Debts, Costs, and Downsizing

Synopsis: This article answers some basic questions regarding debt and costs that a divorcing couple is going to face when dividing property, determining support, and considering whether to downsize.

Money is definitely a stressor in life. When you have two people with different ideas as to how money should be managed the stress can be magnified. Into the already stressful situation the couple adds the emotional and financial expense of a separation and divorce. Even when there has been a substantial marital estate built up over the years, you will be dividing a whole pot into two smaller pots. What are considerations to be addressed in a divorce to help protect your financial future?

I Don’t Think I Can Afford an Attorney, Can I Do this Without One?
Many times when finances are tight, people think that they should forego the expenses of an attorney and do things themselves. While it is always possible to represent yourself, it is not recommended. Many possible rights and strategies can be overlooked and what originally seemed like a money saving idea may end up as a costly mistake. We at Bender LeFante Law Offices charge a small fee for an initial consultation. A brief meeting can let you know some important basic information and can help you decide whether it is better to go with a professional or to try to handle matters on your own. Be honest with the attorney; voice your concerns from the very first meeting. It may be possible to work within your limitations. If not, it may be possible for the attorney to give you information which can help you make a more reasoned decision. Consider, also, entering a separation agreement, or the use of a mediator or other alternatives to a court action. Often these alternatives can be less costly than a court action. In fact, most attorneys hope to settle matters by agreement.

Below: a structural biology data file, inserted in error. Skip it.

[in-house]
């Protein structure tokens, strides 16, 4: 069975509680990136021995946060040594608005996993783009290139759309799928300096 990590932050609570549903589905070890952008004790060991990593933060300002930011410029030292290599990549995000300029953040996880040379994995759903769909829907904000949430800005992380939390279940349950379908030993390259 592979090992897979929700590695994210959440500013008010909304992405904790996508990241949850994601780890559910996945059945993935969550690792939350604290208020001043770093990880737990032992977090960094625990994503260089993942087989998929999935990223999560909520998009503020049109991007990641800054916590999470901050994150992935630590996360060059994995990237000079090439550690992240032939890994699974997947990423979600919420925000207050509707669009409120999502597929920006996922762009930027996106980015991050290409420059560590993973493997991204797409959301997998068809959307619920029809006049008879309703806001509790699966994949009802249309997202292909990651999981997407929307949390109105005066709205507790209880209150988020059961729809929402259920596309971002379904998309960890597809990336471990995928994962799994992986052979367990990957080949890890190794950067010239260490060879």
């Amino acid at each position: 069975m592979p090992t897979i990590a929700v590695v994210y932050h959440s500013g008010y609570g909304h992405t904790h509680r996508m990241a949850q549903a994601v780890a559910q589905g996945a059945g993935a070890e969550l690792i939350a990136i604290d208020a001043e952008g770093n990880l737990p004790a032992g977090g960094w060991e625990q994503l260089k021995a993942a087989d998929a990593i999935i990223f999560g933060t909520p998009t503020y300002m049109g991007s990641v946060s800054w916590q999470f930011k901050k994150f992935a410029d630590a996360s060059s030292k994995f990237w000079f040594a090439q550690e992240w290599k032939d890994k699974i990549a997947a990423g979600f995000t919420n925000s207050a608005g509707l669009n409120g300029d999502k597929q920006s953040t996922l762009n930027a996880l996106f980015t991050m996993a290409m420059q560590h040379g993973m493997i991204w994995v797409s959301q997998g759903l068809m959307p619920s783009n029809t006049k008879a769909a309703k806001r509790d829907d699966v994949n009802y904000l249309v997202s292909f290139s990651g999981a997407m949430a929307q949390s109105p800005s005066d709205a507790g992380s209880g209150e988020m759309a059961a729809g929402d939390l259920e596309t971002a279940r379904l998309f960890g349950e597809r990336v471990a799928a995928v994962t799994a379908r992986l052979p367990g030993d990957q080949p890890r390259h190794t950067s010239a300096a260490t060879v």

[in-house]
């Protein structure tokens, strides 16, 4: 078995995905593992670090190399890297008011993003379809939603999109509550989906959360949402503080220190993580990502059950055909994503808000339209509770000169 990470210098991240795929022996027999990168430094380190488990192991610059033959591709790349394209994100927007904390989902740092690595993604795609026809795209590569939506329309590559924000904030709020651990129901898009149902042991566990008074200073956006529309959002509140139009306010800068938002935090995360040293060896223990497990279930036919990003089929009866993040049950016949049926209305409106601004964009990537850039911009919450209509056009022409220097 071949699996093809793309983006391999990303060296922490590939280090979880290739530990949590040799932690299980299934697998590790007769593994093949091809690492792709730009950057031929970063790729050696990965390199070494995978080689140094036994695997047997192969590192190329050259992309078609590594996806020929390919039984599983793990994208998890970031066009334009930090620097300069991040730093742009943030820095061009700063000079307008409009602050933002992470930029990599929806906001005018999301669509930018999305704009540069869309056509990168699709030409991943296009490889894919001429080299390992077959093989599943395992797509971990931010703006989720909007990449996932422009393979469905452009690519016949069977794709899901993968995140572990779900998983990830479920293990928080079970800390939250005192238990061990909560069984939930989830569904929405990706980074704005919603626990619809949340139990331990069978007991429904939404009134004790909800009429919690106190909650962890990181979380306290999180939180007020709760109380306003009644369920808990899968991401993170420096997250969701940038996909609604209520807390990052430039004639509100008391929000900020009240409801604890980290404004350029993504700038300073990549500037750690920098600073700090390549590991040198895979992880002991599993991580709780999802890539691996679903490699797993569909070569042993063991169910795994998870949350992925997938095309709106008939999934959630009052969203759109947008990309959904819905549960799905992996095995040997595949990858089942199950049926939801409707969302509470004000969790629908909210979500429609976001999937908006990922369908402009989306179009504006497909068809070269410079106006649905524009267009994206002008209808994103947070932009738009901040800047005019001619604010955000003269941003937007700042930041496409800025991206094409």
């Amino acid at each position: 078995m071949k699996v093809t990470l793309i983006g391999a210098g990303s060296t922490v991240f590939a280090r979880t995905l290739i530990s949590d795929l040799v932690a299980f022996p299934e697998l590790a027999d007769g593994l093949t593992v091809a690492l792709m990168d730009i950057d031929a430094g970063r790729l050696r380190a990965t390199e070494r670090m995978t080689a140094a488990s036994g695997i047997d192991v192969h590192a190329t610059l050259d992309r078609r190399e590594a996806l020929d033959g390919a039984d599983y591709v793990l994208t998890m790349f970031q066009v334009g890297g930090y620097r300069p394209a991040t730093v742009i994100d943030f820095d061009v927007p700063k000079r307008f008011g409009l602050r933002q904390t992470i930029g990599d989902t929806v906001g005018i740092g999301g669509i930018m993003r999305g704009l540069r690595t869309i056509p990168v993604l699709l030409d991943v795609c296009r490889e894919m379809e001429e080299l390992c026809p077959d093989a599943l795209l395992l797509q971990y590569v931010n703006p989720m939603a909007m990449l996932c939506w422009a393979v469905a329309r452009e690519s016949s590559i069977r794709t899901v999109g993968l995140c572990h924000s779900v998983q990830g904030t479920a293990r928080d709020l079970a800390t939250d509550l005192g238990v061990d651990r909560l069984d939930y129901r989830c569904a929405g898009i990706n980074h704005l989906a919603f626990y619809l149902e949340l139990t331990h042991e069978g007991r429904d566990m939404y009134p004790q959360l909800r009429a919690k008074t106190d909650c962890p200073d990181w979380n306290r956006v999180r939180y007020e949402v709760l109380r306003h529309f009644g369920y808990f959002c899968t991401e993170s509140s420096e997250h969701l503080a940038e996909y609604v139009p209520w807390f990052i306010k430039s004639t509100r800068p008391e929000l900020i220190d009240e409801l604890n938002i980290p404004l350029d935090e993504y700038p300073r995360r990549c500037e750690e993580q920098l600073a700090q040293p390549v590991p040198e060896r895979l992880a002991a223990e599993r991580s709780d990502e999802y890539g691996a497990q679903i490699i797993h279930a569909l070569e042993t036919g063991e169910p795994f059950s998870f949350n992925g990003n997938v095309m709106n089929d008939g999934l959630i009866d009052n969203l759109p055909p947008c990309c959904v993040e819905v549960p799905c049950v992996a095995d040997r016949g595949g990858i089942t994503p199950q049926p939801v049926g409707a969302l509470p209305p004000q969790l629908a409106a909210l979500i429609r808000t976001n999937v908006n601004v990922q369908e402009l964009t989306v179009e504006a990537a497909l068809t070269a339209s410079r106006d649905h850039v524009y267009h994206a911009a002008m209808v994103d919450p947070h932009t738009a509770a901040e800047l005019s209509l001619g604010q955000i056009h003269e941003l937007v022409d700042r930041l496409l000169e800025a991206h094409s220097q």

What If My Assets Lose Value After Separation?
In a North Carolina divorce action, property is usually valued as of the date of separation. But those values can change if market forces change. Passive increases and decreases in value are considered by the court, so the market forces will come into consideration in valuing assets. These passive changes in value, as well as income and expenses during the period of separation are neither separate nor marital property, but are called distributional property. (NCGS 50-20.) However, if the increase or decrease in value is due to the actions of one party, such as a situation where one person is actually working in the business, that income and any increase or decrease caused by that person’s active participation (work) is the property of the person doing the action.

Is it Taxable?
The distribution of property between parties which is incidental to the divorce (IRS regulations say 7 years) is generally not a taxable event to either party. However, the sale or transfer of property to third parties remains a taxable event. For example, it is not a taxable event to transfer the 100 shares of IBM in Husband’s name to Wife, but it is a taxable event to sell the stock and realize capital gain in the sale.

My Spouse Took the Credit Card Debt, Am I off the Hook?
No, while the court can enforce its order by contempt or you can file a breach of contract action if your spouse fails to do what is required in a separation agreement, the bank is not a party to your action. As far as the bank is concerned, you are still a party to the debt and you and your spouse are jointly and severally liable. Up until the account is awarded to the other spouse, you have the right to request that no new charges be allowed on the account. However, often times, the bank will not let you close an account if there it has an outstanding balance. In order to be removed from the liability, the bank needs to remove you from the account. Generally, the bank will require your spouse to agree in writing to be 100% responsible for the debt on the account. Ask that such a provision be included in any agreement or court order.

My Spouse Received the Family Home, What If He Doesn’t Pay the Mortgage?